Eoin Morgan admitted England paid the price for a "really bad day in the field" as they succumbed to defeat against Pakistan.
Morgan, England's captain, conceded his side "made mistakes we don't normally make" that "cost us probably 15-20 runs in the field." With Pakistan securing their first win in 12 ODIs by 14 runs, the consequences of such fumbles are obvious. As a result, he insisted England's attitude to that part of their game would have to improve.
"Fielding is an attitude thing," Morgan said. "So it's a matter of taking our stand-off attitude in the field today and getting back to our positive attitude where we go for everything. We need to create that fearless nature where we maybe take a half chance rather than standing off a normal chance."
If there was one moment that summed up England's performance in the field in Nottingham, it came in the 46th over.
Joe Root, at point, had just pulled off a fine save in the field to prevent a well-timed cut from Sarfaraz Ahmed. But then, with Sarfaraz just out of his ground, Root threw fiercely at the stumps only to see the ball bissect the fielders backing up and concede four over-throws. It was reflective of a somewhat messy showing that was in marked contrast to their excellence at The Oval.
The nadir of England's performance in the field came with Jason Roy's dropping of Mohammad Hafeez. It was, by any standards, a straightforward chance: a mis-hit drive spooned up to long-off; a chance that, at this level, would be expected to be held every time. But the chance went down - Roy seemed to suggest the sun had caused him some difficulty; it didn't seem obviously apparent that it should have done - and Hafeez, who was on 14 at the time, went on to top-score for Pakistan with 84.
All sides drop the odd catch, of course. But the real issue for England here was that it wasn't so much an aberration as reflective of England's general performance in the field. ESPNcricinfo's figures suggest there were 13 mis-fields in all.
In the first over of the innings, Morgan failed to stop a routine effort at point to concede an unnecessary boundary. Maybe he was slightly worried about his recently fractured finger - he insists it is fine - but it was an out-of-character error that seemed to set the tone for his side's efforts. It was a fielding performance that would have had Nasir Jamshed or Monty Panesar tutting at their TV screens in disgust.
Some will blame complacency. But even the sub fielder, James Vince, fumbled a simple ball on the boundary that conceded an extra run. It is hard to believe Vince, who has played only 10 ODIs and is fighting to gain a place in the side, could be complacent.
It seems more likely that concentration was the issue. A combination of nerves, a full house - many of them vocally supporting Pakistan - and the sense of expectation growing upon this England side, might have resulted in these fumbles. Either way, it will be a worry for an England side that prided itself on its performance at The Oval.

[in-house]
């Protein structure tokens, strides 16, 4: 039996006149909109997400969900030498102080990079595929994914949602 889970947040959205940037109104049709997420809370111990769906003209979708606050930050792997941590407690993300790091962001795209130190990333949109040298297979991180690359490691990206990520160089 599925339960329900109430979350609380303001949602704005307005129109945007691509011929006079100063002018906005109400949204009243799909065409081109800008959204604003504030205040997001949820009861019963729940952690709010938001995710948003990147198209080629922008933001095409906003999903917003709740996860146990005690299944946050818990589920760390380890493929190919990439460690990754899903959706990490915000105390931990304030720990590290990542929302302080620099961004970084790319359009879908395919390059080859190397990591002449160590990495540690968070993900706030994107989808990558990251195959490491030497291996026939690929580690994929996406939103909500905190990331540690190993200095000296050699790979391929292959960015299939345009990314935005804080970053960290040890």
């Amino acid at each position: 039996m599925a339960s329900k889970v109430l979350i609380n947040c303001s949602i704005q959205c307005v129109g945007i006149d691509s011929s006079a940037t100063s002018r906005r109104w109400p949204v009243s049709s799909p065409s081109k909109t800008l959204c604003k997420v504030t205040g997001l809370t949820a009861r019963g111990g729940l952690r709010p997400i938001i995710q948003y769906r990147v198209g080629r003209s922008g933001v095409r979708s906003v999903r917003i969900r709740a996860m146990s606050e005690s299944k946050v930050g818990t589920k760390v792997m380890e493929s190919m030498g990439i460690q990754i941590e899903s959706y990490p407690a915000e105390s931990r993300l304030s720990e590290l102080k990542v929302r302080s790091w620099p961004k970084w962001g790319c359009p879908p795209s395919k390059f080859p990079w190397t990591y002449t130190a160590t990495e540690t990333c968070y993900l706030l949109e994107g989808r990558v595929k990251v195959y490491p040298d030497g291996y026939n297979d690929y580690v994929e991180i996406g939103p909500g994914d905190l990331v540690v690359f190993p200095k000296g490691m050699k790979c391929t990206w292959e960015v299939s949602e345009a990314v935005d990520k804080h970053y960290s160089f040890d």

It wasn't a uniform story, though. Jos Buttler, one of the few men who endured a modest game in the field at The Oval, took a sharp stumping, while Chris Woakes held onto a World Cup record four outfield catches; one of them an outstanding effort on the long-on boundary. No non-keeper has ever taken more catches in an ODI for England. Jonny Bairstow, sweeping on the cover boundary, could also feel satisfied with his work, while Moeen Ali bowled especially well.
The rest? It was an oddly sloppy-looking performance that, according to ESPNcricinfo's figures, saw England concede 17 more runs than might be expected. Combined with the 11 wides their bowlers gave way, it left England chasing nearly 30 more than might have been the case. So while Morgan saw positive with his side's performance with bat and ball, he put the blame for this defeat squarely at the feet of the team's fielding performance.
"With the ball we restricted them, bearing in mind the wicket was good and the outfield fast," Morgan said. "And we recovered with the bat with that substantial partnership between Jos Buttler and Joe Root.
"Those guys played brilliantly but they did just keep us in the game. They needed more help either from the other four in the top six or the guys down the order.
"We've gone from one of our best performances in the field at The Oval to a, not extremely bad one, but one that has cost us probably 15-20 runs. And what were we: 14 runs short?"
England's problems might not be limited to the fielding, either. With Adil Rashid proving expensive (he went for 43 from five overs), Morgan only felt able to allow him five overs.
Partially as a result, their over-rate suffered to the extent that there were more than three overs remaining by the time England would have been expected to complete their overs. In all, Pakistan's innings over-ran by 19 minutes, though Morgan insisted the rate was cleared by the umpires.
"I think our over-rate was good," he said. "The umpires are my only gauge and they said we were level with three overs to go."
It's only a few games since Morgan served a one-match suspension for repeated over-rate violations. While there is an amnesty on such issues for global events like this, the possibility that Morgan could be censured again here is very real. While that may only amount to a fine, it will remain on his record and be taken into account should England over-run again. Coming at this stage of the tournament, it is also a real concern. England do not want to be without their captain for the latter stages of the competition.
For that to be relevant, though, they need to get there. And if they field like this, there is no guarantee at all of that.